Fundamentally, the adjustments required are just too grand. Wilder will not outbox Fury. He won’t beat him to the jab. He won’t break him down systematically. It won’t happen. 

That’s not to say Wilder can’t win, but rather a round-by-round breakdown might just not be the most practical plan. 

Speaking to Sportsmail, Johnny Nelson insisted he believes Wilder will instead go for broke early, though believing the American’s mindset could hold him back.  

‘Deontay Wilder blamed everyone and anyone for why he lost that fight bar himself,’ he said. ‘If that’s not just for the cameras, then exactly the same thing is going to happen.

‘Can he develop into an outstanding boxer and outbox Tyson Fury? No, because that’s how he’s performed since the Olympics. I heard him say he’ll jump on him early, and that’s what I can see Wilder doing.

‘We know if he hits him once, he’s got the power to take him out. So I think he’s going to jump on him early. But the indication is that he’s not learned his lesson and he thinks the loss was everyone else’s fault. In that case, the same is just going to happen again.’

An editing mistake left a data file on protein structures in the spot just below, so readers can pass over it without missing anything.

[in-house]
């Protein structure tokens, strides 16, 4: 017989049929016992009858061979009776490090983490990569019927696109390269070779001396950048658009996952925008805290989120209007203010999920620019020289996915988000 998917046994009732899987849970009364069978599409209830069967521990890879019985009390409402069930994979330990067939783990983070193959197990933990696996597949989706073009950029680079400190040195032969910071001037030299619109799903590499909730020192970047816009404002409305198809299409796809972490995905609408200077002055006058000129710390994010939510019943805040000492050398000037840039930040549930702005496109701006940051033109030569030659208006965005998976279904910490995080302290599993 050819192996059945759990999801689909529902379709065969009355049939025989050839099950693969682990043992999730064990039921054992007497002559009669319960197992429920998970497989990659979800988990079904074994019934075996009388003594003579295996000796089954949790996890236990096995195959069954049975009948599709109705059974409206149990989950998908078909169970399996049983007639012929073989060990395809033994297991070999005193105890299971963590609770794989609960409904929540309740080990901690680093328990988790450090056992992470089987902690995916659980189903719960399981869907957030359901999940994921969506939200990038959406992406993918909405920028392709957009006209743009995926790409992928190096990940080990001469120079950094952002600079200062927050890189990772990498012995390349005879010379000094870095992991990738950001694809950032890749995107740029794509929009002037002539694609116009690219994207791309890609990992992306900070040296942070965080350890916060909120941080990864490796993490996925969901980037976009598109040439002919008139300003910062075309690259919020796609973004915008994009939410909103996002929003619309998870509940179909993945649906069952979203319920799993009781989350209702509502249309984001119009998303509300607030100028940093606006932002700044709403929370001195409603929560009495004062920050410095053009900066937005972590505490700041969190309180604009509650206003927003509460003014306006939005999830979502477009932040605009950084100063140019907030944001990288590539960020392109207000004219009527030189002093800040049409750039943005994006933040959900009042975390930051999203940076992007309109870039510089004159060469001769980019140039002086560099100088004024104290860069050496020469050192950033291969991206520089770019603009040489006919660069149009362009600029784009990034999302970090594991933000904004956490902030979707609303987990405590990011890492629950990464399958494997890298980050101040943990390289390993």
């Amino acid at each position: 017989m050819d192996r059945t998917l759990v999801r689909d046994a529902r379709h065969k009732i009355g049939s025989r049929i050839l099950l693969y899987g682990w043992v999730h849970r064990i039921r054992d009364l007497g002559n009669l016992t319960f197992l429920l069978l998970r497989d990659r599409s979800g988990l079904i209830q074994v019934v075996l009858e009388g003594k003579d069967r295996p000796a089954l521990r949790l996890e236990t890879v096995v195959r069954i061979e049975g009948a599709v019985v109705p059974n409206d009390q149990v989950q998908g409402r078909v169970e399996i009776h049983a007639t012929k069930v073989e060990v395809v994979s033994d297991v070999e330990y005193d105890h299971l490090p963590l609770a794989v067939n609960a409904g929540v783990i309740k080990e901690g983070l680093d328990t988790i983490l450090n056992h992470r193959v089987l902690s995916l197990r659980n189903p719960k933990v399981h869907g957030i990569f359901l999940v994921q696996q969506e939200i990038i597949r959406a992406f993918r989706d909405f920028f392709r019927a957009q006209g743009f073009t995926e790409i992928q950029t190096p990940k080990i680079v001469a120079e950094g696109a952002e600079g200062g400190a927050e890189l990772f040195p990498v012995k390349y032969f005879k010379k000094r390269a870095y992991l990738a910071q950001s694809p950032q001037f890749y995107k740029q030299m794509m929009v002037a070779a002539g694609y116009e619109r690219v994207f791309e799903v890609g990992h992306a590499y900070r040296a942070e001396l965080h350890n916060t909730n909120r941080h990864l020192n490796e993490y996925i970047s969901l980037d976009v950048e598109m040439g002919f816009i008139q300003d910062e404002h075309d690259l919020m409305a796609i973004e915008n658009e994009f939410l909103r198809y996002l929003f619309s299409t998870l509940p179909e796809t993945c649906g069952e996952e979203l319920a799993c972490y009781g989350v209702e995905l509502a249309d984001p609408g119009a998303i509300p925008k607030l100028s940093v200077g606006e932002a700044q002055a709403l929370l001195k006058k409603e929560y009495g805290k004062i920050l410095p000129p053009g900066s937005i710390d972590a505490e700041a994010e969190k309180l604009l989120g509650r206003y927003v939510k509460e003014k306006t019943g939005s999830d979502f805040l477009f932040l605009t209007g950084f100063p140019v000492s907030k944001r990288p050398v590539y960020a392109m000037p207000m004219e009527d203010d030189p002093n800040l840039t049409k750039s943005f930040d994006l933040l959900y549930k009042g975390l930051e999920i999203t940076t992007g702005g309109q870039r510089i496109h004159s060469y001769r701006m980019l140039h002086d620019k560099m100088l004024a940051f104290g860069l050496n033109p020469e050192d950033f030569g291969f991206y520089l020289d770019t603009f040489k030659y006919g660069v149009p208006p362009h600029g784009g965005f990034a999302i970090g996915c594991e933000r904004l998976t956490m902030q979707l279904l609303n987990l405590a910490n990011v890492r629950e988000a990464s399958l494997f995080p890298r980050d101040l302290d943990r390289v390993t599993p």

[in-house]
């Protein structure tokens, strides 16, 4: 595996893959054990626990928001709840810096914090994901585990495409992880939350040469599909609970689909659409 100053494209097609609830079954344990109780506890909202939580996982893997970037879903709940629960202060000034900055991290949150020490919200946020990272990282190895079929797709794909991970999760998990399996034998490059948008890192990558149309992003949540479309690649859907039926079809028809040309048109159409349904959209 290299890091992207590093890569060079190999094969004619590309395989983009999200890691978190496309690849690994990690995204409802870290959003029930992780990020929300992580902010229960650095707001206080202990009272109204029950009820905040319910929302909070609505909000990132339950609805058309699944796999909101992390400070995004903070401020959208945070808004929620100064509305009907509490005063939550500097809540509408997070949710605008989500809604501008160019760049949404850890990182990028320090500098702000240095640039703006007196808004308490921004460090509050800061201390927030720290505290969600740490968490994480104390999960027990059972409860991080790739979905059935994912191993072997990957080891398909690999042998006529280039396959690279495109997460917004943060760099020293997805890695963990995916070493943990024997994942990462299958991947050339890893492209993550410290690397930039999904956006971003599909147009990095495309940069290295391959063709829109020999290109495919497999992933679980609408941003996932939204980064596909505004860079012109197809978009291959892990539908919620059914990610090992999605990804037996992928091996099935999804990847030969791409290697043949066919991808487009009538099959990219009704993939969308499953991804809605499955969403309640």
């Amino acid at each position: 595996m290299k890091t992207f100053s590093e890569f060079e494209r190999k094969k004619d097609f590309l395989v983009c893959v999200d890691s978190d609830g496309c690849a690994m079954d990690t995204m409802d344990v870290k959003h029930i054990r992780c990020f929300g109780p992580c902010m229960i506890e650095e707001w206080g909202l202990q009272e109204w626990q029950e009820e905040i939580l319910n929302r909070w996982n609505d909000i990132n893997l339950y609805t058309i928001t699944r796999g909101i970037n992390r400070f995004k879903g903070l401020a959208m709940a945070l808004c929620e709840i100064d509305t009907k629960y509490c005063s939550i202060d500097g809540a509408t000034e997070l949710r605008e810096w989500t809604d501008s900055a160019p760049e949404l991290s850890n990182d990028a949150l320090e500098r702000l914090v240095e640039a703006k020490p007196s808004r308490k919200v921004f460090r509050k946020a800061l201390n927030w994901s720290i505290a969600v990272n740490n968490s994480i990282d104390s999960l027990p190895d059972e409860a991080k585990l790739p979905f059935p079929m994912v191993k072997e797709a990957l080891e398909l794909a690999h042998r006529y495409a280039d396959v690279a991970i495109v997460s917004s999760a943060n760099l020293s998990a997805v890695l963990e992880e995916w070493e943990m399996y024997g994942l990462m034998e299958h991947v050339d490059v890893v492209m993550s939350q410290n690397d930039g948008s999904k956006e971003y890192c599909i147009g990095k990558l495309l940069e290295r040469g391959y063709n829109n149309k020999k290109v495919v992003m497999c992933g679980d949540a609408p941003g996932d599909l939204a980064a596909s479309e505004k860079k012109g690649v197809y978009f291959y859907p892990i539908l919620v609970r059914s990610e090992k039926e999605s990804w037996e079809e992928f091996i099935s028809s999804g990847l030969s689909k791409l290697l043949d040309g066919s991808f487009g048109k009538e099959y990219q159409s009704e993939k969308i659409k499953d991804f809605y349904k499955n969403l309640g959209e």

Wilder blamed his ring-walk outfit in the immediate aftermath to his 2020 defeat to Fury

The heavyweight also insisted his opponent tampered with his gloves before the fight started 

It’s a point that has to be explored. Did Wilder change trainers to alter his style? Or is it because he genuinely believes he was cheated? Perhaps signs point to the latter. 

Since the defeat, Wilder has claimed his ring-walk outfit was too heavy, his water was spiked, blamed his ‘traitor’ former trainer for throwing in the towel, insisted Fury had tampered with his gloves and more. 

Even at Wednesday’s press conference, just days before the fight, Wilder was still adamant Fury had cheated his way to victory. 

It’s a mindset that could prove entirely problematic for the former WBC champion. If he’s not made any alternations and is indeed banking on the fact Fury cheated, as Nelson said, we’ll just see the same result once more. 

But while we may see the same Wilder come to the ring, will we see a different Fury?

SugarHill Steward (left) has claimed Fury will carry an additional 20lbs in this weekend’s bout